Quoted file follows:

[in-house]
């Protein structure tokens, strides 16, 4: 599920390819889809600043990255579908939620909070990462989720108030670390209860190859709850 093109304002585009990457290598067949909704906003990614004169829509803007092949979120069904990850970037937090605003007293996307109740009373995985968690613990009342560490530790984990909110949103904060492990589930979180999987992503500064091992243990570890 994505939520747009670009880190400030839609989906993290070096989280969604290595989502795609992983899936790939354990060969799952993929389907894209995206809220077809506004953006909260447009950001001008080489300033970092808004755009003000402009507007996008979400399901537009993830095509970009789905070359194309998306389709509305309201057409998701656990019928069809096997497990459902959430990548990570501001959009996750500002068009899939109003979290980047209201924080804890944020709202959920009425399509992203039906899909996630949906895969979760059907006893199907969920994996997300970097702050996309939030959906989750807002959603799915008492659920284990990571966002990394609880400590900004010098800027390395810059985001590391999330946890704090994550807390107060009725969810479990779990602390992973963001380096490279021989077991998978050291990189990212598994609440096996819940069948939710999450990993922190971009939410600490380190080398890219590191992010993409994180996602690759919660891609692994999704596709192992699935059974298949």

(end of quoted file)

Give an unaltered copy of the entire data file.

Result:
[in-house]
């Protein structure tokens, strides 16, 4: 599920390819889809600043990255579908939620909070990462989720108030670390209860190859709850 093109304002585009990457290598067949909704906003990614004169829509803007092949979120069904990850970037937090605003007293996307109740009373995985968690613990009342560490530790984990909110949103904060492990589930979180999987992503500064091992243990570890 994505939520747009670009880190400030839609989906993290070096989280969604290595989502795609992983899936790939354990060969799952993929389907894209995206809220077809506004953006909260447009950001001008080489300033970092808004755009003000402009507007996008979400399901537009993830095509970009789905070359194309998306389709509305309201057409998701656990019928069809096997497990459902959430990548990570501001959009996750500002068009899939109003979290980047209201924080804890944020709202959920009425399509992203039906899909996630949906895969979760059907006893199907969920994996997300970097702050996309939030959906989750807002959603799915008492659920284990990571966002990394609880400590900004010098800027390395810059985001590391999330946890704090994550807390107060009725969810479990779990602390992973963001380096490279021989077991998978050291990189990212598994609440096996819940069948939710999450990993922190971009939410600490380190080398890219590191992010993409994180996602690759919660891609692994999704596709192992699935059974298949």